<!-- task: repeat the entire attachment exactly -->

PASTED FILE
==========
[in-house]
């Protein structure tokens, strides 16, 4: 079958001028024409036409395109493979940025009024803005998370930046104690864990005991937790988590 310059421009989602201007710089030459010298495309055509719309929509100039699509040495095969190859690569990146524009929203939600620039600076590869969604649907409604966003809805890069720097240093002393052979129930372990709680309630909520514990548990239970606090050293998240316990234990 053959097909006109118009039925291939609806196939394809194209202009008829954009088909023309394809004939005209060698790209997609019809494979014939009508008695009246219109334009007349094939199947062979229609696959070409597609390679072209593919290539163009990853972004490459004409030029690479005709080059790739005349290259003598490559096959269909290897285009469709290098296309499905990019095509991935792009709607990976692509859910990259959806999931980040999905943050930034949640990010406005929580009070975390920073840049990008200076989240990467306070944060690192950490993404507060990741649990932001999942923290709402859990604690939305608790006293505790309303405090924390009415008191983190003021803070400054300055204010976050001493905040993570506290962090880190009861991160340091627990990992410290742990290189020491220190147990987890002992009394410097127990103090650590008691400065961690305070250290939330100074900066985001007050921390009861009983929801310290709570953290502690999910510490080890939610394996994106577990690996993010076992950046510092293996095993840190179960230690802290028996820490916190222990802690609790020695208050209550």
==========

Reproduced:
[in-house]
């Protein structure tokens, strides 16, 4: 079958001028024409036409395109493979940025009024803005998370930046104690864990005991937790988590 310059421009989602201007710089030459010298495309055509719309929509100039699509040495095969190859690569990146524009929203939600620039600076590869969604649907409604966003809805890069720097240093002393052979129930372990709680309630909520514990548990239970606090050293998240316990234990 053959097909006109118009039925291939609806196939394809194209202009008829954009088909023309394809004939005209060698790209997609019809494979014939009508008695009246219109334009007349094939199947062979229609696959070409597609390679072209593919290539163009990853972004490459004409030029690479005709080059790739005349290259003598490559096959269909290897285009469709290098296309499905990019095509991935792009709607990976692509859910990259959806999931980040999905943050930034949640990010406005929580009070975390920073840049990008200076989240990467306070944060690192950490993404507060990741649990932001999942923290709402859990604690939305608790006293505790309303405090924390009415008191983190003021803070400054300055204010976050001493905040993570506290962090880190009861991160340091627990990992410290742990290189020491220190147990987890002992009394410097127990103090650590008691400065961690305070250290939330100074900066985001007050921390009861009983929801310290709570953290502690999910510490080890939610394996994106577990690996993010076992950046510092293996095993840190179960230690802290028996820490916190222990802690609790020695208050209550």